So with your cubit plants which also includes melons and pumpkins check under the leaves now and then for pests.

Leaf hoppers (the young are called fluffy bums) vegetable beetles, psyllid and other pests must be controlled on plants now otherwise you will have a real battle in weeks to come. Sprays of Neem Tree Oil with Raingard added can be applied late in the day, just before dusk to great advantage in keeping diseases and pests at bay. If you do not add the Pyrethrum you will not harm beneficial insects and only add the pyrethrum when you have a out break of pests on a plant/s so the spray is focussed on the pests. Not a broadcast spray which will affect both good and bad insects.

That’s another of the problems with all the chemical insecticides: they take out all beneficial insects and with some of them they don’t even harm the pest ones, which have now gained resistance to the poisons. Waste of time and money not to say anything about your health aspects.

On the other hand Neem Oil is not a poison and it does not kill anything unless the oil smothers a few pests such as scale and thrips. Instead it either shuts off the insects ability to feed or grow and when that happens they will die after a few days.

Happy gardening!

Wally Richards: January gardening

It might be the beginning of a new calendar year, but we are now actually halfway through a gardening year and there’s plenty to do.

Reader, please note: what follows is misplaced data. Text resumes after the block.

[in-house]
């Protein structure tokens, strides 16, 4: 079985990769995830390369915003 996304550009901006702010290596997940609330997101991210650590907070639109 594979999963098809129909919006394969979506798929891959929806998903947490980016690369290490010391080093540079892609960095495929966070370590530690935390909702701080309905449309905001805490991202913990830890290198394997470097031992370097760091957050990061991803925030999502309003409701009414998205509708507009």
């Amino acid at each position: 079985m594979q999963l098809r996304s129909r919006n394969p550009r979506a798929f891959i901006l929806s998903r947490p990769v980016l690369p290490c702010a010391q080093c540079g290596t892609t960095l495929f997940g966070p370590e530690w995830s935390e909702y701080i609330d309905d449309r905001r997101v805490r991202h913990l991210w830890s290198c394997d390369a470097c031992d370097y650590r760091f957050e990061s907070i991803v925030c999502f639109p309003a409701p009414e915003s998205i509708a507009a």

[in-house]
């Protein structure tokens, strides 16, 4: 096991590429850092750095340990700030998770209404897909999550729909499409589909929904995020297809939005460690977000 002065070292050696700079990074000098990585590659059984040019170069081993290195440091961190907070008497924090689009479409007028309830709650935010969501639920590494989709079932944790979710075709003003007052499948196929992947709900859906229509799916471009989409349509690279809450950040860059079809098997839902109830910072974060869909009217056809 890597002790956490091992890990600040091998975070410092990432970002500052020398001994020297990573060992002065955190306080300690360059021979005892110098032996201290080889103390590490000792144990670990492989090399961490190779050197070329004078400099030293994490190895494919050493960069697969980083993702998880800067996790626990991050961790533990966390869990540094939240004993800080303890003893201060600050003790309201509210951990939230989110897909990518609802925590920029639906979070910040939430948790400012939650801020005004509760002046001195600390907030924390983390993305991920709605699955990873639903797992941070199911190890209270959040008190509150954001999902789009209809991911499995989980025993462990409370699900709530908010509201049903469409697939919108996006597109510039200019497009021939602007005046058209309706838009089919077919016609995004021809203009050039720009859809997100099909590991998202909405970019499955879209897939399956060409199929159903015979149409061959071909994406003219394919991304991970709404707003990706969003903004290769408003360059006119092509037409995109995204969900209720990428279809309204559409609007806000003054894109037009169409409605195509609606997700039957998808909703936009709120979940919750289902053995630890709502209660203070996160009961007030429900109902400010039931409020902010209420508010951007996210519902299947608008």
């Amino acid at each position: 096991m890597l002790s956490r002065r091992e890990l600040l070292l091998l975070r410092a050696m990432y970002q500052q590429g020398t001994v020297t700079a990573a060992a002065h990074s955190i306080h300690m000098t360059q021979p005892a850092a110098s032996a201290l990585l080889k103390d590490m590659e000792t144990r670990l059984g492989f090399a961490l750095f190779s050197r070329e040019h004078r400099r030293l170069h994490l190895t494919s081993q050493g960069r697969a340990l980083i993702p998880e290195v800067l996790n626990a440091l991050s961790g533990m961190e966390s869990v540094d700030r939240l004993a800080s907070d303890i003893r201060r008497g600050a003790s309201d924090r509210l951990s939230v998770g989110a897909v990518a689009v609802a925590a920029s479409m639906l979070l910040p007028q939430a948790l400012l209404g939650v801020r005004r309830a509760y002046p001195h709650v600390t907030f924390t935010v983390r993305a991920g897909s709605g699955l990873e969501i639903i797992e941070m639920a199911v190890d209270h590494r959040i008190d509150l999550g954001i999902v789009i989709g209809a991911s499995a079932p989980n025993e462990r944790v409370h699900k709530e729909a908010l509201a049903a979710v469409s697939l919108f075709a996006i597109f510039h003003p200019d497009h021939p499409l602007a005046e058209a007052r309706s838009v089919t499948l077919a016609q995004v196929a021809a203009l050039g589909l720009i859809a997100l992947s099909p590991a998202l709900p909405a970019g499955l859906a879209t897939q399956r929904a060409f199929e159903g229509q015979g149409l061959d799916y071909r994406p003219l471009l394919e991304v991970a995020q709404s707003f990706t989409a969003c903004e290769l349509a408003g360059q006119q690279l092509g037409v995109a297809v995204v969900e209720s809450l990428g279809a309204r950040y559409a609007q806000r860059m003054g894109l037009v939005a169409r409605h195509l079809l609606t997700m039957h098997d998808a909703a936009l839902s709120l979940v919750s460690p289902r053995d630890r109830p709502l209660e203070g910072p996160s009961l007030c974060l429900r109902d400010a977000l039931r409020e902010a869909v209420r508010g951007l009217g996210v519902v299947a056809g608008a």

The daylight hours are already beginning to shorten, though most of us will not notice the slow change until daylight savings ends.

Plant leeks now for winter

However the plants do notice and over the next few weeks the decreasing hours of light can be the trigger to flower and reproduce themselves before winter.

The weather forecasters tell us that we have a mild La Nina summer which can keep the normally dry areas wetter and the wet areas a bit drier. That bodes well for gardeners who are having a nice amount of rain falling on their gardens regularly, good plant growth and less need to water.

The downside is that with warmth and moisture comes leaf diseases that will run wild especially where foliage is dense and air circulation is reduced. Powdery mildew, black spot and rust are three common problems that are likely to occur if they are not already giving you problems.  Baking Soda; about a tablespoon to a litre of water with a ml of Raingard added is a great control of powdery mildew and will help prevent it as well. The same can be used for black spot as a preventive to the spread because the alkaline nature of baking soda helps prevent the disease getting started.

You can use the same to dehydrate the foliage of Oxalis to assist in its control without harming other plants. For this purpose use on a sunny day when the soil is on the dry side. With black spot damaged leaves will remain till they are naturally replaced.  Leaves that have black spot on them should not be removed as the rest of the surface area will still collect energy from the sun to the plant’s advantage.

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Wally Richards: Christmas garden pest control

I would like to wish you all a very happy Christmas and a great gardening year for 2012.

Your gardens and plants should be looking very nice for the festive season and you can take pride in your efforts over the last few months, when family and friends visit.

Now the weather is starting to improve, you will need to keep your gardens watered and if going away, ensure that moist bare soil is covered with a suitable mulch to conserve moisture.